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Japanese candlesticks are a type of charting. As they say, a picture tells 1,000 words. So, to save us writing a thousand words (and you have to read them), we’ll just show you the below image:
You can use these for any time-frame (1hr, 24hrs, etc., it doesn’t matter).
The Japanese candlestick will then describe the price action in that given time-frame. Just for reference, they are called “Japanese” candlesticks, because they were invented in Japan (obviously).
The information required to construct a Japanese Candlestick is:
To create the candlestick follow these rules:
(Top of upper shadow is the ‘high’. Bottom of lower shadow is the ‘low’).
The size of the ‘body’ of the candlestick indicates the strength of the buying activity, in the given time period. The longer the body the stronger the buying/selling pressure (depending on the colour of the stick).
A short body stick indicates there was little buying/selling activity in the given time period.
Long shadows (lines) indicate that trading prices occurred well past open/close.
Short shadows indicate the opposite. And most of the price action was kept in a tight range, near to the open/close.
To summarise the shadows:
The standard patterns to know are:
1. Spinning Tops
These are Japanese Candle Sticks with long upper and lower shadows and small bodies. They can be either colour. This pattern indicates indecision between buyers and sellers.
There is little movement from open to close.
The long shadows show that buyers and sellers were tussling back and forth, without anybody but gaining the upper hand. There was a stand-off.
To interpret this pattern, if you see a spinning top formation during an uptrend, buyers are running out. Look out for a reversal. A spinning top formation during a downtrend would indicate a lack of sellers remaining. Look out for a change in direction the opposite way.
Here there are no shadows from the bodies. This means the high/low is the same as the open/close.
There are two types of Marubozu:
A doji candle has a very small body. It is so small that is appears as what looks like a horizontal thin line. This give the candlestick the overall appearance of a cross.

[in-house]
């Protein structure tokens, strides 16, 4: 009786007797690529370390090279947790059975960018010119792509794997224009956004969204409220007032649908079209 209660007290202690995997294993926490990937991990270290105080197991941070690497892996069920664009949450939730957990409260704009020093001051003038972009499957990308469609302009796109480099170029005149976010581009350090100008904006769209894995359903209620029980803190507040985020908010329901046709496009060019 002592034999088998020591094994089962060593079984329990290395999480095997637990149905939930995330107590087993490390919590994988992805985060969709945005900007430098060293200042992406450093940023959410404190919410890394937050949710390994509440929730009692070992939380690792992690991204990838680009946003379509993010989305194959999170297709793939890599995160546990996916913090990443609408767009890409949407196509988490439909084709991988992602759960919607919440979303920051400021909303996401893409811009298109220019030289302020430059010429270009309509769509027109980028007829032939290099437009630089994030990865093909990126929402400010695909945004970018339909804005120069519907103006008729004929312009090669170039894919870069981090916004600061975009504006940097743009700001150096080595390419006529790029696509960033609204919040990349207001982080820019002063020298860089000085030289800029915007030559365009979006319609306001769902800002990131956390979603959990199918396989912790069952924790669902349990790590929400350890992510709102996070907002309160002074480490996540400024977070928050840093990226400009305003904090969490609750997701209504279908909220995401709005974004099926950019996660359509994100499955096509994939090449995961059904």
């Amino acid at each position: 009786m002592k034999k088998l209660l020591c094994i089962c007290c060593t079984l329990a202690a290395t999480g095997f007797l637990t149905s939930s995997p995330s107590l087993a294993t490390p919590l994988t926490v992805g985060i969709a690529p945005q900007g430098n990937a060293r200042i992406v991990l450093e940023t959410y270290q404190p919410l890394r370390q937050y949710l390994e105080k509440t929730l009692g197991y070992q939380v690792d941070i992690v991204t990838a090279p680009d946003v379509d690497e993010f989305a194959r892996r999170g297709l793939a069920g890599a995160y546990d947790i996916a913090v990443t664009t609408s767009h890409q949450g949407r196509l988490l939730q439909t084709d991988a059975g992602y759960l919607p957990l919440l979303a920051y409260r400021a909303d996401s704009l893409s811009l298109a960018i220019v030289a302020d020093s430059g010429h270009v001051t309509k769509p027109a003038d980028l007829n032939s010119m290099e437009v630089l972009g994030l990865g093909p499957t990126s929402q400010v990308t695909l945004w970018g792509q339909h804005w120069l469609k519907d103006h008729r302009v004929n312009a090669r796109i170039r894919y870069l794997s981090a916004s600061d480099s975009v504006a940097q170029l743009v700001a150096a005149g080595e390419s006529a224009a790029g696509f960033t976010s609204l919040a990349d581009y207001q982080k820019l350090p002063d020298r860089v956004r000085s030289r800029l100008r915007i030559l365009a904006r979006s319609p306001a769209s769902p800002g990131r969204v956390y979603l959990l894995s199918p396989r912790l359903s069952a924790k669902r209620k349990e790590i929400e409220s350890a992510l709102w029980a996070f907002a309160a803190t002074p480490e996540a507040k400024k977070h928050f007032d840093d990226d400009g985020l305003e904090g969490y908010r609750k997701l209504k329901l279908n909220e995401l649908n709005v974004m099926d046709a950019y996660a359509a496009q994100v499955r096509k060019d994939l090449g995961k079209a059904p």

This would indicate that, while pricing moves both above and below the open price, during the given time period, it closes very near the open price.
Buyers and sellers tussled in trading, during the period, and the end result was a draw.
When you see a Doji form after a series of candlesticks with long bodies, this is a signal. It indicates that sellers are becoming tired and they’re weakening.
This may well be your opportunity, as a buyer, to come into the market at a cheap price. However, before getting too excited, you’ll need to confirm the price reversal to profit. So here you are looking for a white candlestick that closes above a long black candlestick’s open.
Single Candlestick Patterns
The single candlestick patterns we will be looking at here are:
1. Hammer / Hanging Man
Hammer and hanging man look the same, but have opposite meanings. They are characterised by short bodies, long lower shadows and a very short (or no) upper shadow.
The hammer pattern indicates that a bottom is approaching. The long line (shadow) is indicative that buyers have finally managed to overcome all the selling and close is near open.
While this hammer pattern is indicative of a good entry point to go long, it is not absolute. More confirmation is needed.
Such confirmation would typically be a white candlestick that closes above the open, on the right side of the hammer move, as above.
The hanging man pattern is the opposite. This would indicate that a top is approaching, as sellers start outnumbering the buyers.
The long line (shadow) at the bottom indicates that prices have been pushed lower by sellers during the given period. While Buyers have pushed the price up again, they have done so only to a point near the open.
So now we should be wary that there are not enough buyers left to sustain the momentum to the upwards price action. Perhaps consider going short at this point.